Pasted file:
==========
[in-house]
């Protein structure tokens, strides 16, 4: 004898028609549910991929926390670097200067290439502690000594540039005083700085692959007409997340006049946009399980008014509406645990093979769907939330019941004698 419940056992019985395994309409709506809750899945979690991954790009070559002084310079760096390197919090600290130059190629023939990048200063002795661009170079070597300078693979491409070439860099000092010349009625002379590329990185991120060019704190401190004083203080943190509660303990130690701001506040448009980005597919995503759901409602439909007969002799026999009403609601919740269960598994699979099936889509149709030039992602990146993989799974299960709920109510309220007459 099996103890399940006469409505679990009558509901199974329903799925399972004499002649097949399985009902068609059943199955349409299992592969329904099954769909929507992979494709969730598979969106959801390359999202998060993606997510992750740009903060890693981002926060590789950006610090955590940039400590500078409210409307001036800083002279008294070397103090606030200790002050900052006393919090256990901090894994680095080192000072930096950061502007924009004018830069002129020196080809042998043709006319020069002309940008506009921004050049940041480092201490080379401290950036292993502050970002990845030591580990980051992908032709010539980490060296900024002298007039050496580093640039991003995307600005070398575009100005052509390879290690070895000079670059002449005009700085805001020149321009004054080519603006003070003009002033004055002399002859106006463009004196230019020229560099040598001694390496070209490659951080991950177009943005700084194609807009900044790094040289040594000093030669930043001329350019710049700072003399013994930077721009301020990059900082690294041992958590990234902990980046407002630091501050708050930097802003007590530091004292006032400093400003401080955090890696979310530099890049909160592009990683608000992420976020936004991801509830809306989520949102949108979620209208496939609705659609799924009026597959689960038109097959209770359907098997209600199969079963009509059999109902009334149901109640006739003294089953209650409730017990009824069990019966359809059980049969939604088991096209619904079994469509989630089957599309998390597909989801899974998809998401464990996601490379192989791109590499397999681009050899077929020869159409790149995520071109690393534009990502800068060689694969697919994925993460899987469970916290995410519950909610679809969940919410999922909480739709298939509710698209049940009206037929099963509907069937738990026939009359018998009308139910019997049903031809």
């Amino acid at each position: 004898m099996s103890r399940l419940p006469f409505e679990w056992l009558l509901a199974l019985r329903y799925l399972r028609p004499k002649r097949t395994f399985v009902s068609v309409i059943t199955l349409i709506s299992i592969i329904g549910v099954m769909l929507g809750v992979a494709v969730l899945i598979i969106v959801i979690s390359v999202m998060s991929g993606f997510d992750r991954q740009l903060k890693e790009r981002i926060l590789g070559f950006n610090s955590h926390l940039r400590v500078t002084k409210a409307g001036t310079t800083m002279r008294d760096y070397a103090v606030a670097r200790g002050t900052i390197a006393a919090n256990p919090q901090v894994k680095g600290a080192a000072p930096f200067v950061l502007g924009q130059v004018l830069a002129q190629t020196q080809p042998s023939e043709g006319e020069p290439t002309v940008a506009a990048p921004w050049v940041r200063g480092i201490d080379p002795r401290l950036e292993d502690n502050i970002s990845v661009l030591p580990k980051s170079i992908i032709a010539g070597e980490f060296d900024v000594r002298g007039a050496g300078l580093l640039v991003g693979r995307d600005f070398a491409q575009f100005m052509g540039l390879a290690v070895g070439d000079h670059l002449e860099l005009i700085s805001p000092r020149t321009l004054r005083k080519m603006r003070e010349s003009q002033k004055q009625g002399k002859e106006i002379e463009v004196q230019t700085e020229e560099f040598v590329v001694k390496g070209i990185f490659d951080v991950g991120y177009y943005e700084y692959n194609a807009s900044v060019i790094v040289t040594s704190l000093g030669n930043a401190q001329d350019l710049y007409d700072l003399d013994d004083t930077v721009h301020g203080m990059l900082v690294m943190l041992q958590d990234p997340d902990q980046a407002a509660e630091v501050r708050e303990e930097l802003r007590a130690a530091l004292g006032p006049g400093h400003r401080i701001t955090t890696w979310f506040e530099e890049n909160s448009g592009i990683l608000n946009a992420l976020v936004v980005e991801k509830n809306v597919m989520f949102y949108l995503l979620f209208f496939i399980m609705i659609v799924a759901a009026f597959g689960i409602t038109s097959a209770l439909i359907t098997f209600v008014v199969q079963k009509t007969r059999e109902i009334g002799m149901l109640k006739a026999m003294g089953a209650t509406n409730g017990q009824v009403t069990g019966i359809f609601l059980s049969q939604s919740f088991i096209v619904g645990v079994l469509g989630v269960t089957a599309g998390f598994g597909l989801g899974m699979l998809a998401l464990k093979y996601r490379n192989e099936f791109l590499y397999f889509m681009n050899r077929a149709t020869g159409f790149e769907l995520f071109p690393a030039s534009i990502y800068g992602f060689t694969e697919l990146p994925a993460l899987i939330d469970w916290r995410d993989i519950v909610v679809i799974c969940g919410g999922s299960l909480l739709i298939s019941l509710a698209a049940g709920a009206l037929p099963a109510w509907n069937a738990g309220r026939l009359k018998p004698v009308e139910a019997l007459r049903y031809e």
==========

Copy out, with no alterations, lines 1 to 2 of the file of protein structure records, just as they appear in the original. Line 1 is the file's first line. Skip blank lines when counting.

[in-house]
């Protein structure tokens, strides 16, 4: 004898028609549910991929926390670097200067290439502690000594540039005083700085692959007409997340006049946009399980008014509406645990093979769907939330019941004698 419940056992019985395994309409709506809750899945979690991954790009070559002084310079760096390197919090600290130059190629023939990048200063002795661009170079070597300078693979491409070439860099000092010349009625002379590329990185991120060019704190401190004083203080943190509660303990130690701001506040448009980005597919995503759901409602439909007969002799026999009403609601919740269960598994699979099936889509149709030039992602990146993989799974299960709920109510309220007459 099996103890399940006469409505679990009558509901199974329903799925399972004499002649097949399985009902068609059943199955349409299992592969329904099954769909929507992979494709969730598979969106959801390359999202998060993606997510992750740009903060890693981002926060590789950006610090955590940039400590500078409210409307001036800083002279008294070397103090606030200790002050900052006393919090256990901090894994680095080192000072930096950061502007924009004018830069002129020196080809042998043709006319020069002309940008506009921004050049940041480092201490080379401290950036292993502050970002990845030591580990980051992908032709010539980490060296900024002298007039050496580093640039991003995307600005070398575009100005052509390879290690070895000079670059002449005009700085805001020149321009004054080519603006003070003009002033004055002399002859106006463009004196230019020229560099040598001694390496070209490659951080991950177009943005700084194609807009900044790094040289040594000093030669930043001329350019710049700072003399013994930077721009301020990059900082690294041992958590990234902990980046407002630091501050708050930097802003007590530091004292006032400093400003401080955090890696979310530099890049909160592009990683608000992420976020936004991801509830809306989520949102949108979620209208496939609705659609799924009026597959689960038109097959209770359907098997209600199969079963009509059999109902009334149901109640006739003294089953209650409730017990009824069990019966359809059980049969939604088991096209619904079994469509989630089957599309998390597909989801899974998809998401464990996601490379192989791109590499397999681009050899077929020869159409790149995520071109690393534009990502800068060689694969697919994925993460899987469970916290995410519950909610679809969940919410999922909480739709298939509710698209049940009206037929099963509907069937738990026939009359018998009308139910019997049903031809």